When Updike laughs, his thick, thatchy eyebrows mobilize. His stammer, to which he dedicated much of a chapter of his memoirs, is barely discernible, more likely to be aggravated by confrontations more stressful than this one -- those with law-enforcement officers, say, or old-line New Englanders or "people of evident refinement or distinction." In conversation, he manages the neat trick of appearing simultaneously distant and eager to please and laces his sentences with twinkly words -- kind, nice, sweet, dear, fond, happy -- that seem far removed from the ongoing mischief and eroticism of this new book.
So, why Brazil?
"Well, you know, why not."
As an 11-year-old growing up near Reading, Pa., Updike had watched the outlandishly garbed Carmen Miranda gyrate across the screen at the local movie house. By his 20s, he was reading Joachim Machado de Asis, Brazil's great 19th Century writer of irony and disenchantment. "I remember, also, in the early '60s, when Brasilia was going up, photographs in Life of this exotic architecture being placed on an empty plain. Obviously, any country's interesting" -- a vision of old French West Africa had inspired The Coup's imaginary land of Kush -- "but Brazil, somehow, especially for me."
From a week's visit in early 1992, Updike brought home enough impressions for some poems (Rio de Janiero, Sao Paulo and Brazil ) and a yearning "to see if I could write a shortish, fanciful novel, which you now hold in your hand, although it is not as short as I envisioned. This book has quite a lot of love packed into it. I thought I could write it quicker, that it would somehow write itself, but once you get going, there's more to say than you thought, and when you're writing about a strange terrain, you have to keep researching even the most elementary things, . . . and sometimes you don't find out and have to make it up. So it's harder."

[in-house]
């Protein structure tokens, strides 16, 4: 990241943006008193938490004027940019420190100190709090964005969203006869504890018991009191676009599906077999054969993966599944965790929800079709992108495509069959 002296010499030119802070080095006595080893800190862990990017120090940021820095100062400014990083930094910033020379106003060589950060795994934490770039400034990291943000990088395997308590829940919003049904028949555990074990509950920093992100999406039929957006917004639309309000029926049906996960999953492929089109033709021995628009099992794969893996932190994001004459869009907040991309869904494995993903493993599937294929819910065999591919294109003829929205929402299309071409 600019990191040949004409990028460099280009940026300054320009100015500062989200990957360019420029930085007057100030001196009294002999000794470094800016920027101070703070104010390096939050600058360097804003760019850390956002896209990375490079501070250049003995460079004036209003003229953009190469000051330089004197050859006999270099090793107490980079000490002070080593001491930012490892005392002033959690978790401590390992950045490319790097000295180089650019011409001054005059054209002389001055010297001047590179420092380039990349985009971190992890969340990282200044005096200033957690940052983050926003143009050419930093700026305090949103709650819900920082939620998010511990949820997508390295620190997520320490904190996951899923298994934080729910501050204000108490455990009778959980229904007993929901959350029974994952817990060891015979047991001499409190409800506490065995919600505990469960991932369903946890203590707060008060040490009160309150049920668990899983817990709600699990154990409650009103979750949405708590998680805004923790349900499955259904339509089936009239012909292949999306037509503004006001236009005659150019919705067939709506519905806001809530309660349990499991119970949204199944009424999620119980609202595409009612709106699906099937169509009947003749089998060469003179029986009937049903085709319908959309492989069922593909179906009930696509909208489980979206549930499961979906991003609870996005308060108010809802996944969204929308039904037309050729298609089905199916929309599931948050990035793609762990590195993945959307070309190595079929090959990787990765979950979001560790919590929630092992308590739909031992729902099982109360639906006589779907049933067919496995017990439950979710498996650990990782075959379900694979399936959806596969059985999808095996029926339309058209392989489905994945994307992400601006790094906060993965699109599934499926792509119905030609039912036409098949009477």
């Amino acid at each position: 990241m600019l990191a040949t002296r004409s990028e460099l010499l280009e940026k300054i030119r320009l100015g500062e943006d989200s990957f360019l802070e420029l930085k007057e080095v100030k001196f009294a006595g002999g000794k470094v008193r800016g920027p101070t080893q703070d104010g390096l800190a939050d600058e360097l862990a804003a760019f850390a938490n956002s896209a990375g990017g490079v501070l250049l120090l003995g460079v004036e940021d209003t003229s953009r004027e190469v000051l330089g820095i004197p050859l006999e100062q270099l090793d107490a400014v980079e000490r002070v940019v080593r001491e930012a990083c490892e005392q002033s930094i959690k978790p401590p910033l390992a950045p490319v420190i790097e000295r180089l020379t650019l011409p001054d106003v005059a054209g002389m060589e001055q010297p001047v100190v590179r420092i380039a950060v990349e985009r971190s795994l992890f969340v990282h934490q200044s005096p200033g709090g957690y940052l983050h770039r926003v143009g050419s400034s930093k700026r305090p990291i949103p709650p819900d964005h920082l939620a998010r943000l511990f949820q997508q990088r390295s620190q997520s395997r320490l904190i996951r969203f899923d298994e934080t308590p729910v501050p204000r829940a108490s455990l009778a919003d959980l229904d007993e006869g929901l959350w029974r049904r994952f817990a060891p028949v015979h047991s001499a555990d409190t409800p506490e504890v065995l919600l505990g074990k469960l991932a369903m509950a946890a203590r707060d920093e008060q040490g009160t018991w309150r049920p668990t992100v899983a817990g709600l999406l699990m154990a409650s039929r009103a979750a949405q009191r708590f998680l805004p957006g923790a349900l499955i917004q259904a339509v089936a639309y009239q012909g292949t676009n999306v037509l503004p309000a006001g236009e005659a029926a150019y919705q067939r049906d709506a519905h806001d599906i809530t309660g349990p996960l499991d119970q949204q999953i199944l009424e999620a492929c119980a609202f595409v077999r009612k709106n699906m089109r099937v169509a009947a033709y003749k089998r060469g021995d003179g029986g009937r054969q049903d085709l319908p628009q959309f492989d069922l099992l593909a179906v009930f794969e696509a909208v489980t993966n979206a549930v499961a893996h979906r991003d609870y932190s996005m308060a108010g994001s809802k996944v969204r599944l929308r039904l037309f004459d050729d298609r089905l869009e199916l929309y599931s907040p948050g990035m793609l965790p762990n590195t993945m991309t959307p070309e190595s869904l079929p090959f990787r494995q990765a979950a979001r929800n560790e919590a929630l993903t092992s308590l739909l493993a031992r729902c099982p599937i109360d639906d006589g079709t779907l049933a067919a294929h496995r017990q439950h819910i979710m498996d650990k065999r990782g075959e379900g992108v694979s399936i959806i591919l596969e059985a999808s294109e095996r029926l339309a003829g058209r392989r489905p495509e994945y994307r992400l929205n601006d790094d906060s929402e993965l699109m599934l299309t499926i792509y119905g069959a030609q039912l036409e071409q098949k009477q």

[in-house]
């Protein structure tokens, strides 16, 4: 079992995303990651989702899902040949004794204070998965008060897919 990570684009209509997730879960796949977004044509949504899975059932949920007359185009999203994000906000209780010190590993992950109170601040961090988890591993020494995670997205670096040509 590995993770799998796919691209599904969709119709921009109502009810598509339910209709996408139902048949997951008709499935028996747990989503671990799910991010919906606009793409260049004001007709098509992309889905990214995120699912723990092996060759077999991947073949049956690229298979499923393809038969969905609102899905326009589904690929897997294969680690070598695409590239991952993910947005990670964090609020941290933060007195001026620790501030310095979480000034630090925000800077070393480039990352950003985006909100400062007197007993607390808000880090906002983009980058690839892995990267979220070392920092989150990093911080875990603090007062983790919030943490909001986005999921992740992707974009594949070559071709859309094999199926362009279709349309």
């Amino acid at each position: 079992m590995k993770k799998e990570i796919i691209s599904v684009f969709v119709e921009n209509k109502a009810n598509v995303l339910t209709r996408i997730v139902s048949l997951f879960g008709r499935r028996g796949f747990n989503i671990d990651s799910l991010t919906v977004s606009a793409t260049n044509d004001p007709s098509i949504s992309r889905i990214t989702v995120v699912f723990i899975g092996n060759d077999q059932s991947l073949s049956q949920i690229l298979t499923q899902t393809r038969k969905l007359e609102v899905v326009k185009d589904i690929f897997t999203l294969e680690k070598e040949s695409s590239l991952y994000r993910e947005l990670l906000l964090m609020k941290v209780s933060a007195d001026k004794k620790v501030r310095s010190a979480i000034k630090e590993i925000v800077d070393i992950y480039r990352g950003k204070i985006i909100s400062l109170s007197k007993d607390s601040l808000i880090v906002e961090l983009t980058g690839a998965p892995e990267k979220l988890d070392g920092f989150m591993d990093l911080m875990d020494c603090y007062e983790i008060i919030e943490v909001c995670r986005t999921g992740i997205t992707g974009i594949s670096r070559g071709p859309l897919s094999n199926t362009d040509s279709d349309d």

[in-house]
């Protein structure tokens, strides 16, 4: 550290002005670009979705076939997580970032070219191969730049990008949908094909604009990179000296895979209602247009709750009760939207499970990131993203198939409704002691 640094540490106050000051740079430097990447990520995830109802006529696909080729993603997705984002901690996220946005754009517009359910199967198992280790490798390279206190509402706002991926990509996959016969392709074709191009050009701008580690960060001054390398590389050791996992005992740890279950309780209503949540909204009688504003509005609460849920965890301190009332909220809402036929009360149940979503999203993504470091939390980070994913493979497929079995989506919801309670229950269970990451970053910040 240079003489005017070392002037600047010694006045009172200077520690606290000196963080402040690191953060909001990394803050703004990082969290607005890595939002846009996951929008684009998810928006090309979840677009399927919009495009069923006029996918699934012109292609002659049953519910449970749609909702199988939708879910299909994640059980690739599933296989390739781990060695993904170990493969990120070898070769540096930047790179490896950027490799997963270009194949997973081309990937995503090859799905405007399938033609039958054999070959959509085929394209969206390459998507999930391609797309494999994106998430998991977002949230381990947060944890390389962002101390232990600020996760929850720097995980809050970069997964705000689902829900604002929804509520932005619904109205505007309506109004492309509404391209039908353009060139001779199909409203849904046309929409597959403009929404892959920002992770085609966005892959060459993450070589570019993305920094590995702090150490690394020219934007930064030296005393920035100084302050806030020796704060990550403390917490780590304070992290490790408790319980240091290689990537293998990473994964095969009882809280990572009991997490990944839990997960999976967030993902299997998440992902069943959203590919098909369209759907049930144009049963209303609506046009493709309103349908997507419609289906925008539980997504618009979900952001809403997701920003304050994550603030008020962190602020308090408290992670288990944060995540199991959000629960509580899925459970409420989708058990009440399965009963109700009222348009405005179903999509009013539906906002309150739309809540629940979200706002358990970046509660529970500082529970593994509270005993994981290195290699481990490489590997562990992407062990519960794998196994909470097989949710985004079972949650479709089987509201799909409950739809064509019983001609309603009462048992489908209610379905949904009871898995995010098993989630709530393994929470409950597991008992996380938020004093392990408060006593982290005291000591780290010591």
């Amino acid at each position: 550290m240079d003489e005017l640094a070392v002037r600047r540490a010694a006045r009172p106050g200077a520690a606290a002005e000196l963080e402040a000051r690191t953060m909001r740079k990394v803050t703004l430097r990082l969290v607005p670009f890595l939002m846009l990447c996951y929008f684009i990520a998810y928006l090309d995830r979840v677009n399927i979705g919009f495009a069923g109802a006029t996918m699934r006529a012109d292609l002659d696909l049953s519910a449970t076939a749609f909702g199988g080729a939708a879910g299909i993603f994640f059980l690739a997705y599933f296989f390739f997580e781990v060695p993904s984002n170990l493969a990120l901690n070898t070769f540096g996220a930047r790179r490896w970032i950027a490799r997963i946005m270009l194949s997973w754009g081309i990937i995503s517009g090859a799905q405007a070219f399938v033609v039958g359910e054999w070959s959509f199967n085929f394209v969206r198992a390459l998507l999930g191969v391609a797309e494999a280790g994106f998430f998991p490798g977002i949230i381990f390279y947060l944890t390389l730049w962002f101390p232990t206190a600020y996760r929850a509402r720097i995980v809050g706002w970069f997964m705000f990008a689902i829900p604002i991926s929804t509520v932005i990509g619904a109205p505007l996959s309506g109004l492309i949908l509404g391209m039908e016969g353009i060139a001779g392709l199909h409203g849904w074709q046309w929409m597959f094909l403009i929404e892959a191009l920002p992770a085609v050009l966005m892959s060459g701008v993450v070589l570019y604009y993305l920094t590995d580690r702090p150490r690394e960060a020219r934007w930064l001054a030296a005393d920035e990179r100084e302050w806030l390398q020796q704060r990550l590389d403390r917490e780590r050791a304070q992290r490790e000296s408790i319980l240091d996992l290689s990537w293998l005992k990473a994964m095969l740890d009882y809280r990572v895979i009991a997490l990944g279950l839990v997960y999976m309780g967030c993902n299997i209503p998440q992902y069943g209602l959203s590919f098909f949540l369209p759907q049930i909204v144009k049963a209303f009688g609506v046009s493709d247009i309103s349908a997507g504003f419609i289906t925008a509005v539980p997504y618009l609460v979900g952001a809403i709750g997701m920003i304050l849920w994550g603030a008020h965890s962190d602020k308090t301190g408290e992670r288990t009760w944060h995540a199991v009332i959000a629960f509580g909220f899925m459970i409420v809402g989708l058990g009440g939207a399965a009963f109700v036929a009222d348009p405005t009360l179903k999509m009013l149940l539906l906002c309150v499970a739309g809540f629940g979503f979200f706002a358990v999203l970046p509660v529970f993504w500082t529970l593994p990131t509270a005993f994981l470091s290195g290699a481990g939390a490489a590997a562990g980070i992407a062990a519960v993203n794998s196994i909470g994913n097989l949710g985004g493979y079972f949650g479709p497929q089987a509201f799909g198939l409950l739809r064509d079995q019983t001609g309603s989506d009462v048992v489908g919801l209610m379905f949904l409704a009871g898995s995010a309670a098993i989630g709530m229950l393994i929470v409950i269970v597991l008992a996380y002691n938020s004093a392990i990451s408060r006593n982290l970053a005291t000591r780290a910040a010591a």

The book -- a loose, modernized reworking of the romance of Tristan and Isolde -- welds together the lives of Tristo and Isabel, racial and economic opposites who fall in love under the scalding December sun of Copacabana and then travel more or less together across geography and time. Though their passion for each other is imperishable, their lives are complicated by politics, prejudice and a meddling crowd of ragged whores, assassins in silver-gray suits, time-warped bandits, thieving gold miners and a neglected shaman whose spells turn the white Isabel black and the black Tristo white.
For Updike, a psoriatic, "racially sheltered Northeast American" whose older daughter and older son are married to native Africans, there is powerful magic "in the whole idea of how your skin is in some way your fate. If I may say, psoriasis kind of forced me into becoming a writer, or at least into thinking, 'What can I do where nobody has to look at me.' So it's probably made me more skin-aware than your average citizen, and in some ways it was a modest rapture for me to write that section where Isabel's skin is dyed."
Updike characterizes the work as "a little panorama . . . the idea being that in Brazil, as in the United States in its heyday, one went west to get away and to strike it rich, if you could. And that's what my young couple do. It was fun to write a story where a lot of things happen, since I've been accused of having nothing happen in my books. And in some ways I treated Brazil as another kind of United States. It's about the same size and has some of the same peculiarities, . . . the same racial mix, the same coastal cities and then the immense hinterland. Our hinterland is no longer quite as hinter as Brazil's, but maybe Brazil's isn't as hinter as I made it seem, either."